1. Limited time only! Sign up for a free 30min personal tutor trial with Chegg Tutors
    Dismiss Notice
Dismiss Notice
Join Physics Forums Today!
The friendliest, high quality science and math community on the planet! Everyone who loves science is here!

Projectile Motion(Fun. Fun) where object is thrown from ground level

  1. Oct 18, 2009 #1
    Ok basically I've tried loads of methods of working it out and I'd just like to see how someone else would do it because all the answers I get don't seem right and I am not confident about them. A bit of explaining of why things that may seem odd are wouldn't be minded elther.
    I've tried working out the speeds on both planes using 15Sin(30 and 15cos(30 but when I try and apply the answer to my motion equations S = ut + (0.5)(A)(t squared) and V(Squared) = U(Squared) + 2as, It doesn't seem to work out elther way. The way I did it in the end was using V = u + at working out U with sin and assuming a = -9.81 and V = 0.

    Here's the question:
    A ball is thrown from the ground with a velocity of 15ms at an angle of 30 to the horiziontal.
    A . It's time of flight(The time between the point at which it leaves the thrower's hand when it hits the ground) assuming that the ground is level.
    B. It's range.
    C. It's maximum height.

    Last edited: Oct 18, 2009
  2. jcsd
  3. Oct 18, 2009 #2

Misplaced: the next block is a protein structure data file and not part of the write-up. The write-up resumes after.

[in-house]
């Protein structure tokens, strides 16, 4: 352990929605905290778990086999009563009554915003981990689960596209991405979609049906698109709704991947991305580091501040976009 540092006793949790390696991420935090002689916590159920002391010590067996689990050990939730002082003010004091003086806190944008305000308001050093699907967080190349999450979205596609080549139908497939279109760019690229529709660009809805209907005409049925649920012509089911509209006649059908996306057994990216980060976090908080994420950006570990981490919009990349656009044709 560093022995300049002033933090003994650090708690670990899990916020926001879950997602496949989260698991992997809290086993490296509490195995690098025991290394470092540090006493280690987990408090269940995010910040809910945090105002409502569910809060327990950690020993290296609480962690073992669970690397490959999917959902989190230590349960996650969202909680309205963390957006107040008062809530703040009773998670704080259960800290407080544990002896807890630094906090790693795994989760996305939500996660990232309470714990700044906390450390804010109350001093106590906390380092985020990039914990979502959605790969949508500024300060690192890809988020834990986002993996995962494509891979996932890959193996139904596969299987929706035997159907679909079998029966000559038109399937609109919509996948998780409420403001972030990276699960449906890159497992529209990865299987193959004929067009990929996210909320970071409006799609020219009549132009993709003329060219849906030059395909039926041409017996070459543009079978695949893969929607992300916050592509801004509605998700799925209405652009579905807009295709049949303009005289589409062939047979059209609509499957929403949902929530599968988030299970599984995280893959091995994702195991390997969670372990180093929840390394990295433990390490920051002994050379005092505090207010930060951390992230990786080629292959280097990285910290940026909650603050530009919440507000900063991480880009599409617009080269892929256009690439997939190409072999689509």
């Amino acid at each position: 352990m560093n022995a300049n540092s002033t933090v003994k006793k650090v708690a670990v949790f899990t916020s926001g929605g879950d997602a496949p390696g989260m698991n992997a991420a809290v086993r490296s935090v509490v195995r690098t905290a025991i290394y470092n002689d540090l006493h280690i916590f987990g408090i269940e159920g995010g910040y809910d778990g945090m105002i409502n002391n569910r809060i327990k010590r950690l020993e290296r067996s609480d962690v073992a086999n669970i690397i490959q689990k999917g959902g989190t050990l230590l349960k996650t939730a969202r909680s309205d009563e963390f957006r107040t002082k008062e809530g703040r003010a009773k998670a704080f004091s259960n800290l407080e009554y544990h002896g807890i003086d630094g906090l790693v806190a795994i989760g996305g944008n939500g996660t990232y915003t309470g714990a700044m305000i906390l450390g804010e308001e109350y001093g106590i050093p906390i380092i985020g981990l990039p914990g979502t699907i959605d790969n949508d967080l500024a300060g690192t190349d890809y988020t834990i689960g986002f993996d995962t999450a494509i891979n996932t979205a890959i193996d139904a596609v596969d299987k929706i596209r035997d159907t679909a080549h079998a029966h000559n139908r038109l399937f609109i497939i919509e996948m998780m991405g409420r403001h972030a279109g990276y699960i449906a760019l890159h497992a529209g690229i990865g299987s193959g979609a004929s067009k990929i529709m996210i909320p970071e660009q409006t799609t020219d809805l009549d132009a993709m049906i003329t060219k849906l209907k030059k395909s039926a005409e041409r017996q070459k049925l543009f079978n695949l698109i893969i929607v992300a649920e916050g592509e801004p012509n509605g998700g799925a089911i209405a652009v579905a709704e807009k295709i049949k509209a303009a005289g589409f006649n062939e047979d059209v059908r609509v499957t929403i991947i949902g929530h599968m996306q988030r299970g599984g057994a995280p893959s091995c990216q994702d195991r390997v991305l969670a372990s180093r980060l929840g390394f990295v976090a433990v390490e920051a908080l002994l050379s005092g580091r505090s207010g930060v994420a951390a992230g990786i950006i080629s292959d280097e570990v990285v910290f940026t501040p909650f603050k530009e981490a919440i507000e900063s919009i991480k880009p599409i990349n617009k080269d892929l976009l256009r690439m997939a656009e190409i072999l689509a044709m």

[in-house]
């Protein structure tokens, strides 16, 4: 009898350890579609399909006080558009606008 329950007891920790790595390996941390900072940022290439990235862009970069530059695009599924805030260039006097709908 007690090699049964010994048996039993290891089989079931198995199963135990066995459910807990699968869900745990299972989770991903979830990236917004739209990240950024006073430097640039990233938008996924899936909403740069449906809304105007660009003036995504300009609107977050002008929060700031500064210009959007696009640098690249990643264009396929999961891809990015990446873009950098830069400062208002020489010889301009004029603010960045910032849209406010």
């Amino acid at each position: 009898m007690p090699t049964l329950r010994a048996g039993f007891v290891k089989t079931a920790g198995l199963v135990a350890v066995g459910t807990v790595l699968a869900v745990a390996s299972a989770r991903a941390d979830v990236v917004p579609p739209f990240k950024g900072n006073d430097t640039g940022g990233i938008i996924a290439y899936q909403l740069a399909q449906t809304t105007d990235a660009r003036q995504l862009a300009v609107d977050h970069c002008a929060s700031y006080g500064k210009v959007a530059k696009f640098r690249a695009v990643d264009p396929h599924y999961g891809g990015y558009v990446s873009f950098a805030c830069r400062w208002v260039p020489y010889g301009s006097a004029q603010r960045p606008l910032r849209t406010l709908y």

Staff: Mentor

    You need to decompose the initial velocity vector into its horizontal and vertical components. The horizontal component has a magnitude of 15cos(30deg.) = 15(sqrt(3)/2) m/sec. The vertical component's magnitude is 15/2 m/sec.

    Look at the kinematic equations for the motion vertically and for its motion horizontally. If the ball were thrown upward at a speed of 15/2 = 7.5 m/sec, the only force acting on it is the force of gravity, so you should be able to figure out when (the value of t) the ball comes back to the ground. That will be the answer to A. You can then substitute this value of t in your equation for horizontal position, and that will give you the answer to B. For C, the maximum height occurs midway through the ball's flight.
  4. Oct 19, 2009 #3
    Ok so if I try 15Sin(30 and work out u is 7.5 m/s and then put this into V = u + at where V = 0, And work out T that way as the ball's time is how to be effected how high it goes and then falls. I get 0.765(Sec) with this - Is this correct?

    Oh and my working out is that accleration is minus as the ball is being thrown upwards so A = G = - 9.81 because an object being thrown up should deacclerate.

    So input that into V = u + at gives me 0 = 7.5 + (-9.81)(t) and then changing the subject so -9.81t is on the otherside and so turned into a plus, And then diviiding 7.5 by 9.81.

    - That's my answer to A so far, I want to check that is correct before I move on.
  5. Oct 20, 2009 #4


    User Avatar
    Science Advisor

    It would help if you would tell us what "u" means! Is it the x or y component of velocity? And why are you "trying" 15 cos(30) and 15 sin(30)? What are you trying to use them for?
  6. Oct 20, 2009 #5
    Oh of course sorry - I'm too used to just doing this in my exercise book as notes.
    U is initial velocity of the traveling object and I am working it out in the Y axis.
    I'm using 15Sin(30 because I need to use that to work out the time, The time is going to be the time it traveled in the parabola instead of the straight line you'd get on the X axis.
Know someone interested in this topic? Share this thread via Reddit, Google+, Twitter, or Facebook